But not all of the teachers were quite so concerned by the proposals. Michael Fordham recognised the risk to the arts, but ultimately sees the EBacc as a step in the right direction – albeit a “flawed” one. Much like the other teachers, Fordham agreed that the focus on League tables and comparative results led some schools to try and ‘game the system’ by encouraging students to take vocational courses instead of core academic subjects, and that this has left many children the victims of a narrow education. He therefore views the EBacc as a tool to restore a rigour to the curriculum and to begin to overturn any inherent willingness to take easy options. This seemed to outweigh his concerns for the arts: “I’d much rather the arts were compulsory until 16, but the EBacc takes up – at most – three-quarters of the timetable. There are still slots in which music or drama is still very much possible.”

However, only having a quarter of the curriculum to play around with is a clear issue for Terry Fish. He opposes the overly prescriptive nature of the EBacc, which operates on the basis of a “one size fits all policy and ignores nuance between individuals”. At his school, not every child is forced to study a language – some children with low reading ages are given the opportunity to develop at their own pace, and focus on English first. Fish recounted having a number of very able students asking to study two or three arts subjects at GCSE, which the school was able to accommodate. The implication, sadly, is that this level of flexibility would be eradicated under the weight of the incoming GCSE changes. “The EBacc is right for a lot of students. But it’s not right for all.”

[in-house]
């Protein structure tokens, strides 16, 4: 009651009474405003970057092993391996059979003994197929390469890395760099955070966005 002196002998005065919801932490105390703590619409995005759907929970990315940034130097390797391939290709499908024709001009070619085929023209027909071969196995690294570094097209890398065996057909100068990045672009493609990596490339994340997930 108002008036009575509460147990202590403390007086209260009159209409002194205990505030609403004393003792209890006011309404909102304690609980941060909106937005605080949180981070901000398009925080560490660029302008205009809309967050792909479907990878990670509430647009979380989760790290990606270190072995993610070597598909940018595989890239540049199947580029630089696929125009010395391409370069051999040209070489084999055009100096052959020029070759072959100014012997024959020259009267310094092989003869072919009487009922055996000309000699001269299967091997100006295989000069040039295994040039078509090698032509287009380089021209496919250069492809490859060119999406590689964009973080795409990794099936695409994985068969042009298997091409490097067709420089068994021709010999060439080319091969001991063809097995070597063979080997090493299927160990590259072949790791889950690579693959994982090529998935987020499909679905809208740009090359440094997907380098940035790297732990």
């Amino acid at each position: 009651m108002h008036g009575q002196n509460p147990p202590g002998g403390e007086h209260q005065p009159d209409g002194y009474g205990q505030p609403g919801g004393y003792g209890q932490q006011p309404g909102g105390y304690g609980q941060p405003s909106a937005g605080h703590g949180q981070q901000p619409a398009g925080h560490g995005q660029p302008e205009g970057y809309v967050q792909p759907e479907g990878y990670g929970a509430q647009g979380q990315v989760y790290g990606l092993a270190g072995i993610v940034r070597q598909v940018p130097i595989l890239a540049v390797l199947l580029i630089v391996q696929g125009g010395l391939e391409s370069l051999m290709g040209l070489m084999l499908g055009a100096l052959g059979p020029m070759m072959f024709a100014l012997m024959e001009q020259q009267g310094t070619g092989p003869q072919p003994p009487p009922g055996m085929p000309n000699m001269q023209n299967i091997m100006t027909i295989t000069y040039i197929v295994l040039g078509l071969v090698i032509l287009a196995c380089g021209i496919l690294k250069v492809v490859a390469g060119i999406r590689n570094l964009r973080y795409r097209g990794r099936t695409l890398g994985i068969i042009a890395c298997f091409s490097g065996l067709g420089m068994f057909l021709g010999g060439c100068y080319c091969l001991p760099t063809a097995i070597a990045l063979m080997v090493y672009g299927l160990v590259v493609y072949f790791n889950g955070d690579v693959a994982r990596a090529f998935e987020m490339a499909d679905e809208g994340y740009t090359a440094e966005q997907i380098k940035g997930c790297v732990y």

Equally, the idea that introducing a compulsory EBacc policy is the only way to inject ‘rigour’ into a curriculum is hotly contested. Campbell said that “it’s not really possible to say that some subjects are more rigorous than others. Some kids excel at computer stuff, whereas more confident children may be better suited to drama.” Tom Sherrington used his own child as an example to drive home his issue with the concept of ‘rigour’. “My son is currently deciding which GCSEs to take, and it’s a real challenge for him to think about doing an arts subject. Simply doing English, Maths, History and French would be easy, but doing drama or music or art too is really going to stretch him. Being stretched at that age is a very good thing.

“But on top of that, I don’t think a government minister has the power to say that one subject is more rigorous than another. It would be a total farce if our school was outstanding in every aspect but brought down to a “good” rating because a couple of kids took Sociology at GCSE instead of Geography.”

Given the weight of concerns about the EBacc under contention, the question on every teacher’s lips is whether the measure will actually be introduced. Again, the Heads were somewhat divided. Fordham was unconvinced by arguments that the sector would face insurmountable logistical challenges: “Some schools would struggle to find language teachers, but I think this would be a short-term problem that would sort itself out.” But Fish disagrees. “I don’t think this will work across the country,” he said, and Tom Sherrington echoes this view: “I think the EBacc will fall apart. In some places it will be pulled down by the inability to find Modern Foreign Language teachers. And in others this ridiculous idea about a school being downgraded for failing to include specific subjects will bring it down too.”

It remains to be seen whether the controversial measure will be implemented in full or in part – all that is certain is that for the next generation of children, whose education will be affected, the stakes are most definitely high.

Christy Romer is Publishing Executive at ArtsProfessional.